One of the smaller plants in K-Country that’s practically everywhere along the forest trails is awesome no matter what season you see it in. Our favourite time is in the fall, when its leaves turn red and add to the ground cover colour in the forest. This is in addition to its fun red berries, which give it its common name, Bunchberry.
A little plant with a LOT of names
Bunchberry (Cornus canadensis) is also known as Dwarf Dogwood, and is of the genus Cornus like the much larger (and also fruit bearing) Red Osier Dogwood, which is far better known. It’s extremely common in almost all cool, moist, coniferous woods. It is found in Canada and through the northern United States and southward into Colorado and New Mexico. It’s also found in Greenland and in eastern Asia (Japan, Korea, northeastern China and the Russian Far East). Depending on where you are in the world, it’s might also be referred to as bunchberry dogwood, Canadian dwarf cornel, quatre-temps, pigeonberry, squirrelberry, low cornel, ground dogwood, bunchplum, creeping dogwood, cuckoo-plum, frothberry, dogberry, puddingberry, crowberry or crackerberry!
Beautiful ground cover
Bunchberry spreads by underground rhizomes to form what can be large colonies in the forest understory. Mature, blooming stems have leaves in whorls of 6. Stems that are younger and not yet mature enough to bloom have leaves in whorls of 4. Depending on elevation, bloom time in K-Country is from about late May through into August. Bunchberry blooms with a pretty little white flower that reminds us of the trilliums in Ontario – except the flower is not what you think it is. Those four, big white “petals” are actually bracts, or specialized leaves. These specialty leaves surround a cluster of 5-15 tiny cream-coloured flowers in the centre of the bracts.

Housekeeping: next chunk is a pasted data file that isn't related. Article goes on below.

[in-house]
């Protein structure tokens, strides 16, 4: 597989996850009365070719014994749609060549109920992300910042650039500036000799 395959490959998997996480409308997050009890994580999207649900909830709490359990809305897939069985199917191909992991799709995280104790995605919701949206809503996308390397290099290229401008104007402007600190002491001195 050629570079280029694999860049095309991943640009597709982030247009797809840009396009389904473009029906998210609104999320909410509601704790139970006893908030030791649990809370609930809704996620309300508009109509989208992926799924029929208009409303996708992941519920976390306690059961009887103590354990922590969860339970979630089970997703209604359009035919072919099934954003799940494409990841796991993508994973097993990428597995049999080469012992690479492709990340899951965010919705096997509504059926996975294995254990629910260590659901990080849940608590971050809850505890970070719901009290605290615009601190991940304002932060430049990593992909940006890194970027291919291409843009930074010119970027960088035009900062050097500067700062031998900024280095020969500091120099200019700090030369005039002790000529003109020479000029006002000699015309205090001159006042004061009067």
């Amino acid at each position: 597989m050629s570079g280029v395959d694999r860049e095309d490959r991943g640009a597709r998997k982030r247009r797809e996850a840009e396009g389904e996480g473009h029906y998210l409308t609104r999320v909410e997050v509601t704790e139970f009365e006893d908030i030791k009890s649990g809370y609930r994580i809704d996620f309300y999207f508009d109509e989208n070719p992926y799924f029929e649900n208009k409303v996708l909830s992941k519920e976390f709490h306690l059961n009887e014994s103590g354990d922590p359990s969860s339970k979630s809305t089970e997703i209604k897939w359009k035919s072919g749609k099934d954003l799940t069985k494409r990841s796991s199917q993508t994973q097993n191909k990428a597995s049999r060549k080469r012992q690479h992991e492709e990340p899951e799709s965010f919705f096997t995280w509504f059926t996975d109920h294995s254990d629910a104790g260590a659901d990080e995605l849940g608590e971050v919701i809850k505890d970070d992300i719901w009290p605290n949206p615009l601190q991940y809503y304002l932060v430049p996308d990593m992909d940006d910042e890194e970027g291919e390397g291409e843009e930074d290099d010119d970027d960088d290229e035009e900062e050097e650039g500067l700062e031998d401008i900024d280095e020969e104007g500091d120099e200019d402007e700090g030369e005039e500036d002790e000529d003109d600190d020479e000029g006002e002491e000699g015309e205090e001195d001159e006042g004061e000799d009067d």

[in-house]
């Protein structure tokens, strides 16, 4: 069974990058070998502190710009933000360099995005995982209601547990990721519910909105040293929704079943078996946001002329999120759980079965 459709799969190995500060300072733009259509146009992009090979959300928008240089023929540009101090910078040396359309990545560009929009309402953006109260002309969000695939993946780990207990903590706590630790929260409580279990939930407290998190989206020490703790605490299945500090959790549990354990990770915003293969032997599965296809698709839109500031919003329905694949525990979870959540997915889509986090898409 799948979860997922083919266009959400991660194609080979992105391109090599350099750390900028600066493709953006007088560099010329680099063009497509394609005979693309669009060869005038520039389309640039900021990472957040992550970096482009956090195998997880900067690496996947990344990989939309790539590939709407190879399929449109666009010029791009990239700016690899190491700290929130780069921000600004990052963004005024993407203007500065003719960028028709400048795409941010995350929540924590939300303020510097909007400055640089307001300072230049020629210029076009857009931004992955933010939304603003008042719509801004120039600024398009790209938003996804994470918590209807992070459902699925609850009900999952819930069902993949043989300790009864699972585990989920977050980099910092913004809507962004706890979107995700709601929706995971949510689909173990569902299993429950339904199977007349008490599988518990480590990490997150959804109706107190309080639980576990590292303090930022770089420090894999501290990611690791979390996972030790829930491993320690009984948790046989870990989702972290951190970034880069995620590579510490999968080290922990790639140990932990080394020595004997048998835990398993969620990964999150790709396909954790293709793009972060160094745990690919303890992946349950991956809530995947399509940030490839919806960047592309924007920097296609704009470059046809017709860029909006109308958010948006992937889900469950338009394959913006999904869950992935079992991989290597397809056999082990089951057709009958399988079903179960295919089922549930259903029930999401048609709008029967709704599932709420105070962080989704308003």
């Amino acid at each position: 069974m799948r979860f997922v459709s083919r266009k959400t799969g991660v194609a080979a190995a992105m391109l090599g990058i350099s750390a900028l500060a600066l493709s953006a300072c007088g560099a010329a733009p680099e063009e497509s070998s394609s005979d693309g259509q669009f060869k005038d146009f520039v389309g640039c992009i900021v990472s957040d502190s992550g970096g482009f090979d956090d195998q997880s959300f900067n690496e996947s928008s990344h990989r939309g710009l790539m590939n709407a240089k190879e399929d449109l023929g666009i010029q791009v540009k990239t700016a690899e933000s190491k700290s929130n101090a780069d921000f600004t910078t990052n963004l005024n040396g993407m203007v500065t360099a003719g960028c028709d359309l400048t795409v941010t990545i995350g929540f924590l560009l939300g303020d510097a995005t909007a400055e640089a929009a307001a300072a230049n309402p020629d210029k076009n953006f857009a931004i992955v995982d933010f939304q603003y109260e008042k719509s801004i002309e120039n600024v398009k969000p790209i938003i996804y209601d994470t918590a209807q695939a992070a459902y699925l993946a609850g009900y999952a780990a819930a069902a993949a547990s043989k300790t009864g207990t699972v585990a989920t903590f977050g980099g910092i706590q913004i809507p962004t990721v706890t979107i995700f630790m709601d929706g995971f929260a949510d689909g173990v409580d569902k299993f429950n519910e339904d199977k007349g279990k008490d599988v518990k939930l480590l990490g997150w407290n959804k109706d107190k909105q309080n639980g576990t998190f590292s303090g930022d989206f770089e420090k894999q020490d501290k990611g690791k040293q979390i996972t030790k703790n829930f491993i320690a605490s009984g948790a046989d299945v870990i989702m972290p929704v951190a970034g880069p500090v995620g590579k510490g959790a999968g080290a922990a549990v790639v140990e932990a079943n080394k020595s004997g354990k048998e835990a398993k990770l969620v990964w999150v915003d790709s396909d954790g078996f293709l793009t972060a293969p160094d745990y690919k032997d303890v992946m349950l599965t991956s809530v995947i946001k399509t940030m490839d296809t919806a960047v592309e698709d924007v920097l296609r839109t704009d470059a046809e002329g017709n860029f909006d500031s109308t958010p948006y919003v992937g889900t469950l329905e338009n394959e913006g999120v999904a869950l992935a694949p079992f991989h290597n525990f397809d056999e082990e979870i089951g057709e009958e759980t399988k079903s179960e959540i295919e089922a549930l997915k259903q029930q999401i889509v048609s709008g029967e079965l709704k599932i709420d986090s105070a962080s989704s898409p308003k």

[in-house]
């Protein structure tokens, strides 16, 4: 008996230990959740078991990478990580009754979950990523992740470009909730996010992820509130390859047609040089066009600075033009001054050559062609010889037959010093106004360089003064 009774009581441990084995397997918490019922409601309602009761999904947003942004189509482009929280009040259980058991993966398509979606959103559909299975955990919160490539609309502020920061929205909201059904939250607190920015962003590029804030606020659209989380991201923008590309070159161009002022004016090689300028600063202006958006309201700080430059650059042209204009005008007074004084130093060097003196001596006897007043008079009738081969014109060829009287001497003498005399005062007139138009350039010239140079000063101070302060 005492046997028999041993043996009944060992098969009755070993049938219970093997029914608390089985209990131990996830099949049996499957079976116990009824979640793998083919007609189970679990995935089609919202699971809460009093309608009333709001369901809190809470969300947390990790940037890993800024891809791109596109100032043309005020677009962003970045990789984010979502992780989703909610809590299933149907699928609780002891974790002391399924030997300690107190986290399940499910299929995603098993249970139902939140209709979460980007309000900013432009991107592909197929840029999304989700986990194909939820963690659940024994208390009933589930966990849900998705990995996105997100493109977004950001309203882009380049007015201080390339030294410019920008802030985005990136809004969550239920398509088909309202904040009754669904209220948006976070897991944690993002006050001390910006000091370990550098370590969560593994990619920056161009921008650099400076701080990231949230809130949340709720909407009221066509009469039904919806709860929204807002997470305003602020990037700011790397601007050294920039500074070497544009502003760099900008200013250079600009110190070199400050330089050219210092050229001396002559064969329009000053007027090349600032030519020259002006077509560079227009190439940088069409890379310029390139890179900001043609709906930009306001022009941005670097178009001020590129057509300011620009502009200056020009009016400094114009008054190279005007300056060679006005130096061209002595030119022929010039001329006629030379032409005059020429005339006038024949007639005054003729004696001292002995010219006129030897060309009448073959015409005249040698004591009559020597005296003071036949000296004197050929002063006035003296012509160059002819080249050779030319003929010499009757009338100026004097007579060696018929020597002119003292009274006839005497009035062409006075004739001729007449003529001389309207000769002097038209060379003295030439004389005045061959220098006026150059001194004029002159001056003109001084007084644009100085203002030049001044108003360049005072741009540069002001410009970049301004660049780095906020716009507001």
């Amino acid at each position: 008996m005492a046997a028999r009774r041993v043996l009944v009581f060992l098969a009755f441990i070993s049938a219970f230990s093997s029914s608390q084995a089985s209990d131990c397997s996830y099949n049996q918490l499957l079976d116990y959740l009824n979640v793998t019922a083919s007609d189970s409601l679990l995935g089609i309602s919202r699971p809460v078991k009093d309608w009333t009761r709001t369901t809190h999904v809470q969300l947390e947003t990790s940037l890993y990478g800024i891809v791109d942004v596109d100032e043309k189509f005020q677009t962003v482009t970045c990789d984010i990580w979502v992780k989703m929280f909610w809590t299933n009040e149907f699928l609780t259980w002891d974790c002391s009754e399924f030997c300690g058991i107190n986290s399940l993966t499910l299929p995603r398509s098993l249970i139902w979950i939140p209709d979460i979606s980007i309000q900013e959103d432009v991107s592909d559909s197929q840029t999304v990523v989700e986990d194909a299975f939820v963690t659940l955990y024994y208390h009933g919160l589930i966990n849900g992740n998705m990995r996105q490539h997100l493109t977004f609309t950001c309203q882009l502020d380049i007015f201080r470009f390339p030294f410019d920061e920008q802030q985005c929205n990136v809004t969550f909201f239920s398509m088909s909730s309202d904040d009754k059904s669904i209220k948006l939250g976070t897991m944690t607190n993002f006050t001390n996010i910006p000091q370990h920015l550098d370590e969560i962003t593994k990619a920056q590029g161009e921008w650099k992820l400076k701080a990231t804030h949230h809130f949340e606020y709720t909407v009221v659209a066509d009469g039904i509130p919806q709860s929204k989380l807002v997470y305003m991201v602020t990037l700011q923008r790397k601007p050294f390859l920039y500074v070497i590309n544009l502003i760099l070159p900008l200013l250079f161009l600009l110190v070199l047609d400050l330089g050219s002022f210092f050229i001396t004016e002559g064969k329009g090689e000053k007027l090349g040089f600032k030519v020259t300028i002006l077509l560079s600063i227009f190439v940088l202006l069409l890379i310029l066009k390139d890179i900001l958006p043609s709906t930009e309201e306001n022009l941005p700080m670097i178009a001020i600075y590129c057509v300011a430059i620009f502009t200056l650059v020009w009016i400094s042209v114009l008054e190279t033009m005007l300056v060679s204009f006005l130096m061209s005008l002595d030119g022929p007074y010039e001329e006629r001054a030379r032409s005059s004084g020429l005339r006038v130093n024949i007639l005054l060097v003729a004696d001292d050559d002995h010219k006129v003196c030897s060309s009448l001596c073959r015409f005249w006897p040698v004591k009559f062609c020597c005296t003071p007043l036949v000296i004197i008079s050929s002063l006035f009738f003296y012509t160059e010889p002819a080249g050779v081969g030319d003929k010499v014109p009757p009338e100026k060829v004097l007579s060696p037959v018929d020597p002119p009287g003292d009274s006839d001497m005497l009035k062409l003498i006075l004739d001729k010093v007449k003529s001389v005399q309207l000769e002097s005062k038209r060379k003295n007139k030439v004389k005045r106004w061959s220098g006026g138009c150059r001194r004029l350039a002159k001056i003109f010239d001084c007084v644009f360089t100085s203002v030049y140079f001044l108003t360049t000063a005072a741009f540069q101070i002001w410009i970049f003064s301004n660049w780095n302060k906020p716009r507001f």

These little flowers feature an explosive pollination system. When insects such as bees land on the flowers, tiny hairs trigger the petals to open and fling out the pollen. According to Wikipedia:
This motion takes place in less than half a millisecond and the pollen experiences two to three thousand times the force of gravity. The Bunchberry has one of the fastest plant actions found so far requiring a camera capable of shooting 10,000 frames per second to catch the action.
Once pollinated, those flowers eventually turn into clusters of little red berries. These are very noticeable in the fall, further adding to the forest floor colour.
For us humans, the berries are edible but bland; the crunchy poppy-like seeds inside are reportedly enjoyable. They have pectin in them, and are sometimes added to jam for colour and to help it gel. Inuit gather and freeze the berries, or store them in bear fat to eat over the winter.
More importantly, the berries are food for grouse, other birds, and small mammals all winter. Butterflies like the flowers. Deer and moose eat the plant (with or without berries) all year round.
A Nootka legend has it that a jealous husband marooned a woman in a cedar tree, and the berries are the drops of her blood.
Read about some other flowering plants of Kananaskis Country here!